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A sequence, in mathematics, is an enumerated list; the elements of this list are usually referred as to the terms. Sequences may be finite or infinite.

Formally, given any set X, an infinite sequence of its elements is a function (f, say) defined on the natural numbers {1,2,3,...}, with values in X. Similarly, a finite sequence is a function f defined on {1,2,3,...,n} with values in X. (We say that n is the length of the sequence).

In a natural way, the sequences are often represented as lists:

a_1,\, a_2,\, a_3,\dots

where, formally, a1 = f(1), a2 = f(2) etc. Such a list is then denoted as (an) or (an)n, with the parentheses indicating the difference between the actual sequence and a single term an.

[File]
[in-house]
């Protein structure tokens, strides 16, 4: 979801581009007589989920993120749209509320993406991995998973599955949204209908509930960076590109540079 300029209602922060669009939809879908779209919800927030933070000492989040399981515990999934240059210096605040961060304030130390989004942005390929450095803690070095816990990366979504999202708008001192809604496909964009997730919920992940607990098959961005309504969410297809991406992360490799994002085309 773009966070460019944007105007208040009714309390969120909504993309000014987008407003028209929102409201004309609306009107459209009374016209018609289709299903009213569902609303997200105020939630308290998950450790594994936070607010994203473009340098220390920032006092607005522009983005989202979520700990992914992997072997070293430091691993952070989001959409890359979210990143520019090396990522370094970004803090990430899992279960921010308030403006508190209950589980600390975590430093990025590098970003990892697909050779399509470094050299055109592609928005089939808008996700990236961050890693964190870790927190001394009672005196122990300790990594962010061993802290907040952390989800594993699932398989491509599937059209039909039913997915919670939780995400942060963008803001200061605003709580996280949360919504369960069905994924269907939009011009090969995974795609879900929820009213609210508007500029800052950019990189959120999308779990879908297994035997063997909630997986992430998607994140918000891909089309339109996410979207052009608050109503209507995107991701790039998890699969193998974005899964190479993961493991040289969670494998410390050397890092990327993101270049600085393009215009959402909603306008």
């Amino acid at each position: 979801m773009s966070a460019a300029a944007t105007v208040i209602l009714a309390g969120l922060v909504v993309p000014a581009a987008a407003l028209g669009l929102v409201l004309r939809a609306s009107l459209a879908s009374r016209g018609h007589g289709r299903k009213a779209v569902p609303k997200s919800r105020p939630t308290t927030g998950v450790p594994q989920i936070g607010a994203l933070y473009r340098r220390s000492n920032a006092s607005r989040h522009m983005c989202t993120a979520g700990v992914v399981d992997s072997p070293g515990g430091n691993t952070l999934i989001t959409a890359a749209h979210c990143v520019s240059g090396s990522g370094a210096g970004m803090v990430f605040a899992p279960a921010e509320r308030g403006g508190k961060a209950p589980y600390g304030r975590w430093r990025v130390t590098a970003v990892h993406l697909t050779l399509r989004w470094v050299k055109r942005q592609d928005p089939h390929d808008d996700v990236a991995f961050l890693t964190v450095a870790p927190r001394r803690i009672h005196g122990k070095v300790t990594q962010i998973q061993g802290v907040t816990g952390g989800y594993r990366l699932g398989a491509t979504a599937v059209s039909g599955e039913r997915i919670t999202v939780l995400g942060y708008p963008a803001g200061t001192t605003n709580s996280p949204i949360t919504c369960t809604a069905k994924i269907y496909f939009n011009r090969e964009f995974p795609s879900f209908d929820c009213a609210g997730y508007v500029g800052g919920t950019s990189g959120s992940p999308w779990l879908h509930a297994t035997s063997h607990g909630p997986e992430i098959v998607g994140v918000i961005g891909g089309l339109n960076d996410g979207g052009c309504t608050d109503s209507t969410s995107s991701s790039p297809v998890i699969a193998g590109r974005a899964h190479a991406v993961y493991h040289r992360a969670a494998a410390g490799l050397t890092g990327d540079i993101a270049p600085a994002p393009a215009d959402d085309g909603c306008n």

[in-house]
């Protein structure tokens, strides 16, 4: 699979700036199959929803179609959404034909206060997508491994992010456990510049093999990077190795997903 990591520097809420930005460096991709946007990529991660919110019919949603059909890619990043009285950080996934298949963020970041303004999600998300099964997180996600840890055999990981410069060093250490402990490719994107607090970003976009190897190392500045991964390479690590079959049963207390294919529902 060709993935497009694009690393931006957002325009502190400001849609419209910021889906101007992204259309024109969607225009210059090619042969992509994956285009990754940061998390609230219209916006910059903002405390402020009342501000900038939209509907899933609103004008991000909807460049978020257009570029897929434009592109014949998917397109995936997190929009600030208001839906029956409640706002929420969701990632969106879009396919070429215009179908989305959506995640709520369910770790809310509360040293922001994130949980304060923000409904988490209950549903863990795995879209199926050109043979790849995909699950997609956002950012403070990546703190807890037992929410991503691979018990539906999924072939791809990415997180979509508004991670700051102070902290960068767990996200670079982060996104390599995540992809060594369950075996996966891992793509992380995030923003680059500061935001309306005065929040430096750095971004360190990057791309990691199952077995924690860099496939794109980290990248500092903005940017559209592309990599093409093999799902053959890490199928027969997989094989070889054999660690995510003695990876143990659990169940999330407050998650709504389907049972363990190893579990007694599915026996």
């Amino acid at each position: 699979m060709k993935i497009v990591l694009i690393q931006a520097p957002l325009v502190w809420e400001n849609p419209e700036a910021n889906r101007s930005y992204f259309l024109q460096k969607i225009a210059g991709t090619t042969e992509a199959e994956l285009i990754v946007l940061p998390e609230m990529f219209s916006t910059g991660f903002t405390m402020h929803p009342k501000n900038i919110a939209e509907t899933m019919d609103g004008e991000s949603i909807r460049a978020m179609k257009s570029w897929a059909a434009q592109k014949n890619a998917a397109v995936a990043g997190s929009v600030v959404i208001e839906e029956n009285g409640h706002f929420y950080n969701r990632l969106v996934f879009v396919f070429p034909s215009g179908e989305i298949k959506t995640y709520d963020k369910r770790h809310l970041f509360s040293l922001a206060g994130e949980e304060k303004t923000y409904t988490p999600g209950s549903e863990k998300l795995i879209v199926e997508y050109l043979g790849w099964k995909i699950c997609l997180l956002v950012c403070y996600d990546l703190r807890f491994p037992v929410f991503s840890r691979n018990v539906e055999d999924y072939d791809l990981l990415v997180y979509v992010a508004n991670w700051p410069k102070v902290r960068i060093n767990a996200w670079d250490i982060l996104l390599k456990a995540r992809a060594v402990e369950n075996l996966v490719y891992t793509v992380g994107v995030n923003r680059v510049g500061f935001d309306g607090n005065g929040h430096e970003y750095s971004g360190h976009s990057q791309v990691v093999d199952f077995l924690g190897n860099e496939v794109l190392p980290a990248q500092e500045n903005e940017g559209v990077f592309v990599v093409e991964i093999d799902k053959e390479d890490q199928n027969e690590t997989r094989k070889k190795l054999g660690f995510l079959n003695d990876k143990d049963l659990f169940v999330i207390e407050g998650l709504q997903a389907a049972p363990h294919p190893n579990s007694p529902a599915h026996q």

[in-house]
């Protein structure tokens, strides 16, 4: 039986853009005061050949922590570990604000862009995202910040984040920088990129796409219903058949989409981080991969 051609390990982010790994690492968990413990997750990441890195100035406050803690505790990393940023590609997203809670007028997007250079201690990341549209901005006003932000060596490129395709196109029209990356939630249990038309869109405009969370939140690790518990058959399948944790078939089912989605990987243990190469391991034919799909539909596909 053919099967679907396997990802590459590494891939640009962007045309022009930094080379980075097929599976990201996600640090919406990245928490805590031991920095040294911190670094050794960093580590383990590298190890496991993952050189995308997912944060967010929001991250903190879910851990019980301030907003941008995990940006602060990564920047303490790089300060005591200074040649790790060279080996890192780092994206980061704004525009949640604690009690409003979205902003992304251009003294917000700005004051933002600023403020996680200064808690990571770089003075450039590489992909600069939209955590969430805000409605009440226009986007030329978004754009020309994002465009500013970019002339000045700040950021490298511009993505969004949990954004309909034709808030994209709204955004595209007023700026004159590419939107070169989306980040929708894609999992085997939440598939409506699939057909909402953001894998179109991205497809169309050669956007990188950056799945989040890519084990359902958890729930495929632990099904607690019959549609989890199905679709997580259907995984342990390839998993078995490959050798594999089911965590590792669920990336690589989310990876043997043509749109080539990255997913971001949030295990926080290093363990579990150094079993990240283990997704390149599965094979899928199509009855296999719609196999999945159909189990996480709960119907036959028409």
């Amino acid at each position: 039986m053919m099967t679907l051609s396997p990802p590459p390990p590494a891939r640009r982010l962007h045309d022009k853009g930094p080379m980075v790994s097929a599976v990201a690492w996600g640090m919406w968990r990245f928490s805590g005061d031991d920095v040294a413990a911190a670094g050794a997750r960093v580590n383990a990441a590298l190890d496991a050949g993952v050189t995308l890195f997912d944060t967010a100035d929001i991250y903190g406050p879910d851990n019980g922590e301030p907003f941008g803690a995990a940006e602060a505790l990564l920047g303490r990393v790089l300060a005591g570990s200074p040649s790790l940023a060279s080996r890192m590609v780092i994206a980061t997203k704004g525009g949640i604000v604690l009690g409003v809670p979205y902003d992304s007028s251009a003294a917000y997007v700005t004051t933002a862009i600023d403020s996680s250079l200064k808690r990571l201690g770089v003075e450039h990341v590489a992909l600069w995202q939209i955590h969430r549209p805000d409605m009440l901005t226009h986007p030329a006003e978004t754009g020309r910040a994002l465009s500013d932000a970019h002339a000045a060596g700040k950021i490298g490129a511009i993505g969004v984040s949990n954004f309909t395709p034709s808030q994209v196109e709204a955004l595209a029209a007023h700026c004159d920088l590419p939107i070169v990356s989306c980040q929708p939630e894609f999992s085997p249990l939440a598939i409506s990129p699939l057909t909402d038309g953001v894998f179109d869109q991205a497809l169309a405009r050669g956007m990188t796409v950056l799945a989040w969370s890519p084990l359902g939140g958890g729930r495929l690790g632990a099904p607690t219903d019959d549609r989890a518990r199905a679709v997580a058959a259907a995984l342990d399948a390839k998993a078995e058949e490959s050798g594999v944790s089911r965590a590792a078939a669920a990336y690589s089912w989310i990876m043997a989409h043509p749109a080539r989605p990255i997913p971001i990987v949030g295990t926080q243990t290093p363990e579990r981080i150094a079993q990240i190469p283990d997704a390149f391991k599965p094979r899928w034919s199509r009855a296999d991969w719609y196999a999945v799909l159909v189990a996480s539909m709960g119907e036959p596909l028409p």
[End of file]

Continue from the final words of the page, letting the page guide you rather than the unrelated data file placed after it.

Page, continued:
Some simple examples of sequences of the natural, real, or complex numbers include (respectively)

10, 13, 10, 17,....
1.02, 1.04, 1.06,...
1 + i, 2 + 3i, 3 + 5i,\dots

Often, sequences are defined by a general formula for an. For example, the sequence of odd naturals can be given as

 a_n = 2n - 1,\quad n=1,2,3,\dots

There is an important difference between the finite sequences and the sets. For sequences, by definition, the order is significant. For example the following two sequences

1, 2, 3, 4, 5 and 5, 4, 1, 2, 3

are different, while the sets of their terms are identical:

{1, 2, 3, 4, 5} = {5, 4, 1, 2, 3}.

Moreover, due to indexing by natural numbers, a sequence can list the same term more than once. For example, the sequences

1, 2, 3, 3, 4, 4 and 1, 2, 3, 4

are different, while for the sets we have

{1, 2, 3, 3, 4, 4} = {1, 2, 3, 4}.

[edit] Basic definitions related to sequences

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